Guindos warns that there is a greater risk of technical recession in the eurozone

The vice president of the European Central Bank (ECB), Luis de Guindos, warned on Wednesday that the probability of a technical recession in the euro area is increasing.

NewsEditor
NewsEditor
17 November 2022 Thursday 01:36
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Guindos warns that there is a greater risk of technical recession in the eurozone

The vice president of the European Central Bank (ECB), Luis de Guindos, warned on Wednesday that the probability of a technical recession in the euro area is increasing. The executive warned of the increase in risks for the banking sector as a whole when presenting the semi-annual report on financial stability carried out by the entity. “People and businesses are already feeling the impact of rising inflation and the slowdown in economic activity,” Guindos said.

"Our analysis is that the risks to financial stability have increased, while a technical recession in the euro area is more likely," added the ECB vice-president. "At the same time, financial conditions have tightened to the extent that central banks act to control inflation," according to the European monetary entity. The ECB began to raise its interest rates in July and, for the moment, they are at 2%, but it will raise them more.

The households, companies and states that have the most debt are the ones that face the most problems due to the increase in interest rates. But also the financial markets, specifically, some investment funds. The problems could appear simultaneously and reinforce each other.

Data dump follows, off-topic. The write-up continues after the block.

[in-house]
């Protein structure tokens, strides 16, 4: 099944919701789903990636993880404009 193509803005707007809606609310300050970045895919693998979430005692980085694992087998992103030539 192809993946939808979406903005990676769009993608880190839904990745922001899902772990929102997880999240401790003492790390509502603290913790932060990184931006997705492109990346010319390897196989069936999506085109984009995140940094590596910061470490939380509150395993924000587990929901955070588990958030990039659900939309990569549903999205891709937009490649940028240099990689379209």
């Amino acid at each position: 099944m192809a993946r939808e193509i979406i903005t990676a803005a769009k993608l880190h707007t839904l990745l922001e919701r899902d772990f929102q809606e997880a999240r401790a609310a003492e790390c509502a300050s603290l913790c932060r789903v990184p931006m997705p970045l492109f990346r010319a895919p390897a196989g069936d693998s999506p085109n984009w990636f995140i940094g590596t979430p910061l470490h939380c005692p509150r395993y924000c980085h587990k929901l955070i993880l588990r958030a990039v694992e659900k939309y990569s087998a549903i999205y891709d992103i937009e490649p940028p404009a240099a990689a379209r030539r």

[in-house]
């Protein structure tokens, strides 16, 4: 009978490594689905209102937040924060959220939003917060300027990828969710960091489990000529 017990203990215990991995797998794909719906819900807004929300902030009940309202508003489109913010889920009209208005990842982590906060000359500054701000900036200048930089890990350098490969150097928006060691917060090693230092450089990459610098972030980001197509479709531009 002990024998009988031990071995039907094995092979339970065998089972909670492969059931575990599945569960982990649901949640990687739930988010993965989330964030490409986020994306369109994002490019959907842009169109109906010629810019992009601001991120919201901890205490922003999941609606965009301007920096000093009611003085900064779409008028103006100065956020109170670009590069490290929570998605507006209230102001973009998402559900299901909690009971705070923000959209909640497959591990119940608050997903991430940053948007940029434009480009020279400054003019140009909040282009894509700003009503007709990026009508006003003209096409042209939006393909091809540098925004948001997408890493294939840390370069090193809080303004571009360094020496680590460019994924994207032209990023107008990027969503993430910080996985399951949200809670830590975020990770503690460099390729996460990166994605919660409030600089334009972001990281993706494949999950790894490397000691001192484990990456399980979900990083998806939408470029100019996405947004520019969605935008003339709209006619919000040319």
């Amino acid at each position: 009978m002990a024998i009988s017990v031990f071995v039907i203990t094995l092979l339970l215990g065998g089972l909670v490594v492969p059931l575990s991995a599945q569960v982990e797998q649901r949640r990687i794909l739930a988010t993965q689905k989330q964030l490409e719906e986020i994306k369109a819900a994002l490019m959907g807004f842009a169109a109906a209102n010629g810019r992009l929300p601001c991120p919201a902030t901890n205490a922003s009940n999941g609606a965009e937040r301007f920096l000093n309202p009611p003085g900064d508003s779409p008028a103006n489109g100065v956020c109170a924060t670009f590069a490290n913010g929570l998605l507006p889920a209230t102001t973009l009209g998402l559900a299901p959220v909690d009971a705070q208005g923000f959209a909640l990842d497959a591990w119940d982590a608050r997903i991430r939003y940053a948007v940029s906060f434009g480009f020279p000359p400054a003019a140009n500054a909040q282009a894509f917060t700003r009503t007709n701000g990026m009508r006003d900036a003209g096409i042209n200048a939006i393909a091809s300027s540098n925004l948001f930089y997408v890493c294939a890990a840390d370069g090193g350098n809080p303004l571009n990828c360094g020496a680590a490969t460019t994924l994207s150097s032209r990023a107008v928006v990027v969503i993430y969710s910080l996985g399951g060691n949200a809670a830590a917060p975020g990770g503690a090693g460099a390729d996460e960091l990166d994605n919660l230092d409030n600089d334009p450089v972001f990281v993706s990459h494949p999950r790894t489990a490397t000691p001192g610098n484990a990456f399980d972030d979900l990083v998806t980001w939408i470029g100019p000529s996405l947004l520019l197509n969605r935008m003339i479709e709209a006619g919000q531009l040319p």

Companies also face more challenges “due to higher energy prices and other input costs” and their profits will fall as financing costs rise. "If the outlook deteriorates further, an increase in the frequency of corporate defaults, especially energy-intensive companies, cannot be ruled out," the ECB predicts.

One potential strain on the markets will be a reduction in the ECB's Asset Purchase Program of 3.3 trillion euros next year, but De Guindos noted that any cuts in the bank's debt stock, mostly public, would likely be gradual and “passive,” meaning that some bonds will be allowed to expire but none will be sold. “My personal opinion is that [quantitative tightening] has to be applied very prudently,” Guindos told the news conference.

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